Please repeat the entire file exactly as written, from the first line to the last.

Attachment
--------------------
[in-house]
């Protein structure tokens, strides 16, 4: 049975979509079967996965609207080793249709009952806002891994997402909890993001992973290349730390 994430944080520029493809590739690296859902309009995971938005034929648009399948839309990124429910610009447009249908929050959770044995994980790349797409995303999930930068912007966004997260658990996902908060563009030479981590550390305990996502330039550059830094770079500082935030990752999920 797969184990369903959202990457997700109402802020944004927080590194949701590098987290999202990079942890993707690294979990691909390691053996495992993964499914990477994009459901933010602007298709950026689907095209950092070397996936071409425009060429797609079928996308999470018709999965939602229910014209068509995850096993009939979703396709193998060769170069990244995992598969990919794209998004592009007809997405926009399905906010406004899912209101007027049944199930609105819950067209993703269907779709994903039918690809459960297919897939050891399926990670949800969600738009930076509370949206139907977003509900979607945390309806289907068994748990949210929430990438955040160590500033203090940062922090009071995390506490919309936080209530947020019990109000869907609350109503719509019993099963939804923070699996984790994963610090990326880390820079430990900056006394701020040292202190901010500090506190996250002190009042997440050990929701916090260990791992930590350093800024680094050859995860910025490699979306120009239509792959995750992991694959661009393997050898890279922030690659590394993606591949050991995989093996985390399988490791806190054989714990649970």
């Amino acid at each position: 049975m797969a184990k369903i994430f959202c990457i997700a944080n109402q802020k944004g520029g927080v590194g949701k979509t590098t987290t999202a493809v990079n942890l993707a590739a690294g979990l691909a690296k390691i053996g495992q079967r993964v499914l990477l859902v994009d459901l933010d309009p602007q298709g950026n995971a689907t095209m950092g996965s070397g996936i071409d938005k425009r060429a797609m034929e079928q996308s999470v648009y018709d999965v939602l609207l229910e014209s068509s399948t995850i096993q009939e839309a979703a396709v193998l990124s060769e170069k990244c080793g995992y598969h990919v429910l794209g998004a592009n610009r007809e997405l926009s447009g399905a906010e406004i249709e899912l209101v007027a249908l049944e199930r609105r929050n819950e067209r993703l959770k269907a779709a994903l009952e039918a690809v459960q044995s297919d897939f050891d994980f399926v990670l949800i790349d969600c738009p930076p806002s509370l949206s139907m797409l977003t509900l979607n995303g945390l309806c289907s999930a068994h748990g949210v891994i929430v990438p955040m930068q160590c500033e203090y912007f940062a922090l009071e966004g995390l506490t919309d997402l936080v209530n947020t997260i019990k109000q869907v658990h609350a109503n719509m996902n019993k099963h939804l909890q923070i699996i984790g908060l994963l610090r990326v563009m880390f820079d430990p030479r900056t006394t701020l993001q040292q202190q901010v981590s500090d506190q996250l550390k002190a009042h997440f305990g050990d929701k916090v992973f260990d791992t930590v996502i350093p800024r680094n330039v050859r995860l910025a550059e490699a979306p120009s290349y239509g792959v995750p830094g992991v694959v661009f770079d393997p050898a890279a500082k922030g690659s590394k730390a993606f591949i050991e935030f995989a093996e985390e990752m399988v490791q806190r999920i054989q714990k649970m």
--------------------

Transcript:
[in-house]
């Protein structure tokens, strides 16, 4: 049975979509079967996965609207080793249709009952806002891994997402909890993001992973290349730390 994430944080520029493809590739690296859902309009995971938005034929648009399948839309990124429910610009447009249908929050959770044995994980790349797409995303999930930068912007966004997260658990996902908060563009030479981590550390305990996502330039550059830094770079500082935030990752999920 797969184990369903959202990457997700109402802020944004927080590194949701590098987290999202990079942890993707690294979990691909390691053996495992993964499914990477994009459901933010602007298709950026689907095209950092070397996936071409425009060429797609079928996308999470018709999965939602229910014209068509995850096993009939979703396709193998060769170069990244995992598969990919794209998004592009007809997405926009399905906010406004899912209101007027049944199930609105819950067209993703269907779709994903039918690809459960297919897939050891399926990670949800969600738009930076509370949206139907977003509900979607945390309806289907068994748990949210929430990438955040160590500033203090940062922090009071995390506490919309936080209530947020019990109000869907609350109503719509019993099963939804923070699996984790994963610090990326880390820079430990900056006394701020040292202190901010500090506190996250002190009042997440050990929701916090260990791992930590350093800024680094050859995860910025490699979306120009239509792959995750992991694959661009393997050898890279922030690659590394993606591949050991995989093996985390399988490791806190054989714990649970």
């Amino acid at each position: 049975m797969a184990k369903i994430f959202c990457i997700a944080n109402q802020k944004g520029g927080v590194g949701k979509t590098t987290t999202a493809v990079n942890l993707a590739a690294g979990l691909a690296k390691i053996g495992q079967r993964v499914l990477l859902v994009d459901l933010d309009p602007q298709g950026n995971a689907t095209m950092g996965s070397g996936i071409d938005k425009r060429a797609m034929e079928q996308s999470v648009y018709d999965v939602l609207l229910e014209s068509s399948t995850i096993q009939e839309a979703a396709v193998l990124s060769e170069k990244c080793g995992y598969h990919v429910l794209g998004a592009n610009r007809e997405l926009s447009g399905a906010e406004i249709e899912l209101v007027a249908l049944e199930r609105r929050n819950e067209r993703l959770k269907a779709a994903l009952e039918a690809v459960q044995s297919d897939f050891d994980f399926v990670l949800i790349d969600c738009p930076p806002s509370l949206s139907m797409l977003t509900l979607n995303g945390l309806c289907s999930a068994h748990g949210v891994i929430v990438p955040m930068q160590c500033e203090y912007f940062a922090l009071e966004g995390l506490t919309d997402l936080v209530n947020t997260i019990k109000q869907v658990h609350a109503n719509m996902n019993k099963h939804l909890q923070i699996i984790g908060l994963l610090r990326v563009m880390f820079d430990p030479r900056t006394t701020l993001q040292q202190q901010v981590s500090d506190q996250l550390k002190a009042h997440f305990g050990d929701k916090v992973f260990d791992t930590v996502i350093p800024r680094n330039v050859r995860l910025a550059e490699a979306p120009s290349y239509g792959v995750p830094g992991v694959v661009f770079d393997p050898a890279a500082k922030g690659s590394k730390a993606f591949i050991e935030f995989a093996e985390e990752m399988v490791q806190r999920i054989q714990k649970m």